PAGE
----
John Hopkins University, USA; a phase 1 open-label trial

A phase 1 open-label trial of intrathecal rituximab for progressive multiple sclerosis patients with magnetic resonance imaging evidence of leptomeningeal enhancement

Principal Investigator: Peter Calabresi, M.D.
Institution: Johns Hopkins University
Country: USA
Amount Awarded: €74,998

Multiple sclerosis involves an immune system attack on the brain and spinal cord. Within the tissues covering the brain and spinal cord (meninges), abnormal clusters of immune B cells have been described in progressive, and to a lesser extent, relapsing MS. These clusters are associated with increased damage to the adjoining surface of the brain and may play a role in MS progression. Rituximab is an agent that can eliminate B cells. This team proposes to use a special MRI technique to identify these cell clusters in 12 people with secondary- or primary-progressive MS. In people who have them, the team will then conduct a pilot test of rituximab delivered directly into the spinal fluid (intrathecally), and will evaluate the safety and potential effectiveness of this method for reducing the immune cell clusters.

What does this mean for people living with progressive MS?

This study may point to a new treatment approach for stopping MS progression in some people with MS, and also provide a new biomarker for tracking the success of this treatment.

Project Update

Status: Extended in order to allow complete recruitment per needs of the trial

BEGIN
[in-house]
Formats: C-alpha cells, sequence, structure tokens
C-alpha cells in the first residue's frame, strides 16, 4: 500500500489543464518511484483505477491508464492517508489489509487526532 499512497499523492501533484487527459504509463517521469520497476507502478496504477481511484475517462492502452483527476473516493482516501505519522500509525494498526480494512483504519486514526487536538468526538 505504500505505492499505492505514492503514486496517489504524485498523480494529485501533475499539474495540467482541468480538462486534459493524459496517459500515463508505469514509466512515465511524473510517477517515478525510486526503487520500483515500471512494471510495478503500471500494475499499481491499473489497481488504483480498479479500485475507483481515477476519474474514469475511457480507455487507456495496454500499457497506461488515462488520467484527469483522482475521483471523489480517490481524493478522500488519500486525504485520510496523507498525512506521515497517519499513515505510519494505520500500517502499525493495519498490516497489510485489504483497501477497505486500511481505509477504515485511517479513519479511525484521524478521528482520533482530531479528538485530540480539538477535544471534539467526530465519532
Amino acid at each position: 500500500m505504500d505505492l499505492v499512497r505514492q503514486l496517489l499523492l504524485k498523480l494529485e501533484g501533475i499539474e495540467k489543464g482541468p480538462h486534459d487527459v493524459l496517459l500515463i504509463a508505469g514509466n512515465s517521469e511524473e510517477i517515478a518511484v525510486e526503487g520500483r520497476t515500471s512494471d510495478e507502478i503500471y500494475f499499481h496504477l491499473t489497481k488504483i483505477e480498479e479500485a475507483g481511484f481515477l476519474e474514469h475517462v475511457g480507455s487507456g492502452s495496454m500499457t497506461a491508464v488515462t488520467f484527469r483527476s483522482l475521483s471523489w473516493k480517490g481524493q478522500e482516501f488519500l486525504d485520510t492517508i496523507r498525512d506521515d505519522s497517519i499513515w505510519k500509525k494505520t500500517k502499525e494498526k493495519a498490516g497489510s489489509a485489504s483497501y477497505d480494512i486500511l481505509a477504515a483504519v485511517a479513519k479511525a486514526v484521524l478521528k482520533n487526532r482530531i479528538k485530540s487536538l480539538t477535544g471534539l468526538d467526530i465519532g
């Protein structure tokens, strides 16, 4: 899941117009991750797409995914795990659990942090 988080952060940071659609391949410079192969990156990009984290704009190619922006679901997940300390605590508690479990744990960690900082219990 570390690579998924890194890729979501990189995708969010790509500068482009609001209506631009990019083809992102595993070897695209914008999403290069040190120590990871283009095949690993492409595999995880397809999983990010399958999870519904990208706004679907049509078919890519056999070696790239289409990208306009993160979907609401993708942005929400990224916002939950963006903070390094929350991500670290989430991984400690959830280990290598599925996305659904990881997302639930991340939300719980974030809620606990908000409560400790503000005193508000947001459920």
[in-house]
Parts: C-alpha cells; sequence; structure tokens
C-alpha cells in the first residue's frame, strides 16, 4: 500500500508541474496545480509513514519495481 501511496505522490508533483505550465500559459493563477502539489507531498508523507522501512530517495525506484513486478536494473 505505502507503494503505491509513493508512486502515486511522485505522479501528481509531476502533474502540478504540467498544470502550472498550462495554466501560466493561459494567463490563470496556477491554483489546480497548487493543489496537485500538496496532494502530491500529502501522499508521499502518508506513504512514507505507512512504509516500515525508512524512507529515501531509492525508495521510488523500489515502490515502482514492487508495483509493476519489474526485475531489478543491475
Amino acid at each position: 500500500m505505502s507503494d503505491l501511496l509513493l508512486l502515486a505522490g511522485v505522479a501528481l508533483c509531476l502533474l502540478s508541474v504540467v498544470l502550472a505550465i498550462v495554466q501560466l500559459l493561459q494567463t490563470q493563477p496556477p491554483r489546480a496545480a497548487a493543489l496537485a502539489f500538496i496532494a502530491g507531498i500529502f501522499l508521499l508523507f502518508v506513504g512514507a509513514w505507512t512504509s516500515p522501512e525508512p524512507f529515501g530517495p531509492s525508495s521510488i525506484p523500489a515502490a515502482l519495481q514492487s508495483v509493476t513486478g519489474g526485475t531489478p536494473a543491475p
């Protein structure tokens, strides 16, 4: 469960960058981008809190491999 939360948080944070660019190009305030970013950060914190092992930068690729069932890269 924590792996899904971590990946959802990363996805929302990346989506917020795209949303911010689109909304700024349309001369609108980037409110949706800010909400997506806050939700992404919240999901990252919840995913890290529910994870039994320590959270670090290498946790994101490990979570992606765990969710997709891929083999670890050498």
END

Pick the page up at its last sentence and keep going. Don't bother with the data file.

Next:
Principal Investigator: Peter Calabresi

Peter CalabresiPeter A. Calabresi, MD, earned his undergraduate degree from Yale College and medical degree from Brown University. He completed residency training at Strong Memorial Hospital in Rochester, NY, and a research fellowship at the National Institutes of Health, Neuroimmunology Branch. He serves as Chair of a grant review committee of the National MS Society and on the board of trustees of the Society’s Maryland Chapter. Dr. Calabresi is the principal investigator on several clinical trials and also oversees translational laboratory research projects. Dr. Calabresi has published over 200 research papers including numerous articles on imaging and the immunopathogenesis of MS. He is the recipient of a five-year National MS Society Collaborative Center grant from the National MS Society to study remyelination in MS, and the Jacob Javits Neuroscience Investigator award from the National Institutes of Health.

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